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Graham: ‘I Don’t Give a S***’ About Critics of My Relationship With Trump

Sen. Lindsey Graham (R., S.C.) on Friday colorfully explained he doesn't care what critics say about his relationship with President Donald Trump, arguing that working with the president doesn’t make him "two-faced." "If you don't like me working with President Trump to make the world a better place, I don't give a shit," Graham told CNN's Kate Bolduan. Bolduan was questioning Graham about Trump’s criticism of his predecessor Barack Obama when she expressed doubt that one can trust anything the president says. Trump blamed Obama for Russia annexing Crimea, and while Graham defended the president, Bolduan found Trump's blame to be inconsistent with his administration's sanctions on Russia for its actions in Ukraine. Graham said he is focused on Trump’s results rather than his style, prompting Bolduan to target the senator’s own relationship with Trump. "You went from — I'm going to sum it up — hating him, making fun of him, finding peace with trying to work with him, where you can work with him, then he comes out and hits you again on whatever he decided to on a given day," Bolduan said. "Do you trust him now?" "I trust him in terms of trying to do things that are big and matter," Graham said. "Here's what I've got: I've got a relationship with the president at a time when I think he needs allies." "But if people say, ‘This is two-faced – where is the Lindsey Graham of standing up to Donald Trump?’ What do you say?" Bolduan asked. "I'll tell him when I think he's wrong," Graham answered, before explaining his problem with such criticism. Let me tell you about the critics. When I worked with President Obama, and I did on occasion, I was a hero. Now, when I work with President Trump, I'm two-faced. I know how the game is played, and I don't give a damn. I'm going to do what's best for the country. I like the president. I want to help him. I hope he's successful. He's been a friend to me, and he says some things I don't agree with. If you don't like me working with President Trump to make the world a better place, I don't give a shit. Bolduan appeared uncomfortable and transitioned to the next story. "And there you have it. Senator Lindsey Graham, in only the way Senator Lindsey Graham can always have the last word in an interview with me," she said. The post Graham: ‘I Don’t Give a S***’ About Critics of My Relationship With Trump appeared first on Washington Free Beacon.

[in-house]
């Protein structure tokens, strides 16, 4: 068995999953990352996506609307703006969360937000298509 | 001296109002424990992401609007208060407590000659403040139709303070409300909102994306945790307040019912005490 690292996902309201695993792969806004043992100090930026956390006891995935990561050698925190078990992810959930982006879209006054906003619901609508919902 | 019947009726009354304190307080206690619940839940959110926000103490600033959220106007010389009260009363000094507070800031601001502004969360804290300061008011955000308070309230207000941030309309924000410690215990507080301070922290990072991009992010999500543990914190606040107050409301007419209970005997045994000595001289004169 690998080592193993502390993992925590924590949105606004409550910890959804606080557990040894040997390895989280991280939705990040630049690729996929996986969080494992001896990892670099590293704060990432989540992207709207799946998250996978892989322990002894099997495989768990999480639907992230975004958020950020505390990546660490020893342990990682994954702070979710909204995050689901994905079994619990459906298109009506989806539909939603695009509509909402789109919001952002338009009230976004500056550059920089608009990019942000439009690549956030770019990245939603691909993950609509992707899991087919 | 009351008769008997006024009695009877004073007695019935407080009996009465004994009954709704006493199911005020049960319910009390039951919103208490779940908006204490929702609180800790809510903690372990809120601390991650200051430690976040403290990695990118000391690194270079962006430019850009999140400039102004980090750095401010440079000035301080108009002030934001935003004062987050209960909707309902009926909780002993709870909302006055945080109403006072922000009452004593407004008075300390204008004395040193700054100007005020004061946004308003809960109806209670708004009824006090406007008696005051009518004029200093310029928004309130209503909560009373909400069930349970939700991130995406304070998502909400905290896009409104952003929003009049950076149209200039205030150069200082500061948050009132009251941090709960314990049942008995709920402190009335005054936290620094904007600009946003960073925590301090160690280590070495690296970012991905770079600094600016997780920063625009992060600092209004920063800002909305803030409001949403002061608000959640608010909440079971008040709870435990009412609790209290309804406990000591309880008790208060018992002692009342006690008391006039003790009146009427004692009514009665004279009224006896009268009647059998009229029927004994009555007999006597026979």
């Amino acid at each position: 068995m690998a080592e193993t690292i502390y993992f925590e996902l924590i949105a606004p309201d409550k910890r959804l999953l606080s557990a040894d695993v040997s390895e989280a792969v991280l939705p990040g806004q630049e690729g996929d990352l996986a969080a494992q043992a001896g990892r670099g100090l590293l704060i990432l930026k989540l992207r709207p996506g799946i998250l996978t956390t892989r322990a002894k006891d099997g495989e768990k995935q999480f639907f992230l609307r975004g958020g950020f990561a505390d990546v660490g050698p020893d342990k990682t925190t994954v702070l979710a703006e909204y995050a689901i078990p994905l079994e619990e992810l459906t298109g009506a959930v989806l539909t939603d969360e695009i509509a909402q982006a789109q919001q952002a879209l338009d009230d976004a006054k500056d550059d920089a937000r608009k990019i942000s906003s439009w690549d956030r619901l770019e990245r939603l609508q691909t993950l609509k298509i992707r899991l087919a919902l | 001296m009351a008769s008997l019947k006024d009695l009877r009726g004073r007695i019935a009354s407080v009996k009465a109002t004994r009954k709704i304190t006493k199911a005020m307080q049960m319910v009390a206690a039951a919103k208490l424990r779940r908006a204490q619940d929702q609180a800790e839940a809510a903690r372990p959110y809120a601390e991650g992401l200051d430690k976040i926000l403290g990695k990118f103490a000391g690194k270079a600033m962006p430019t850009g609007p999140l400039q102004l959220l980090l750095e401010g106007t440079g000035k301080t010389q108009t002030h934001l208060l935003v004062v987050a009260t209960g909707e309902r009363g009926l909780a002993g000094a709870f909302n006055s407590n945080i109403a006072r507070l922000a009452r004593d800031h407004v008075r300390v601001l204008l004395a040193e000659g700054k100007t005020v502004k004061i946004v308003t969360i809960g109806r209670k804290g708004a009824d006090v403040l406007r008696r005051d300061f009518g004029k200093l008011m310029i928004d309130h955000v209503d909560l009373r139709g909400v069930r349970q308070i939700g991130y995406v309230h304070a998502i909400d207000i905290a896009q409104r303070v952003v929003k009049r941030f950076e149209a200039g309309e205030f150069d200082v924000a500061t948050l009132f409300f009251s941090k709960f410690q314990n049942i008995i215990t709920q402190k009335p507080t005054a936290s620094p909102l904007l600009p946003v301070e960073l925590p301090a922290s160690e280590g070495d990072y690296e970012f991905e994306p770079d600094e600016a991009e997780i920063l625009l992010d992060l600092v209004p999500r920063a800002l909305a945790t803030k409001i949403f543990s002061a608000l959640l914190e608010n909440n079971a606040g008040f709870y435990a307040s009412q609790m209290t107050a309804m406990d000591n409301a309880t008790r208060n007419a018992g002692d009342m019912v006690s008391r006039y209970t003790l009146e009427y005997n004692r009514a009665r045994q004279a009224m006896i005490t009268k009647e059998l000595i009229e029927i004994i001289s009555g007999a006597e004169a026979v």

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Warren ‘Filled With Terror’ About Midterm Elections

Massachusetts Sen. Elizabeth Warren (D.) told MSNBC’s Rachel Maddow she is "filled with terror" that Democrats will not win at least one chamber of Congress come November's midterm elections. "If Donald Trump remains in control of the House and the Senate, and the Republicans won’t stop him, I don’t know what happens in the next two years," Warren continued. The Democrats need to flip about two-dozen seats in order to take control of the House of Representatives. The latest Real Clear Politics General Congressional Vote average shows Democrats lead Republicans by over 7 percent. Larry Sabato’s Crystal Ball lists 23 House seats currently controlled by Republicans as toss-ups in the upcoming election. The Republicans hold a narrower advantage in the Senate. There are 51 GOP senators compared to 47 Democrats and two independents who caucus with the Democrats. Sabato lists Republican-held seats in Arizona and Nevada as toss-ups, enough to give Democrats a majority should they win. Democratic incumbents, however, face tough battles in states like Florida, Indiana, Missouri, North Dakota, and West Virginia. Recent polls in Florida and Indiana show Republican candidates ahead of the Democratic incumbent. The post Warren ‘Filled With Terror’ About Midterm Elections appeared first on Washington Free Beacon.

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Trump on House GOP Immigration Compromise: ‘I Certainly Wouldn’t Sign’ It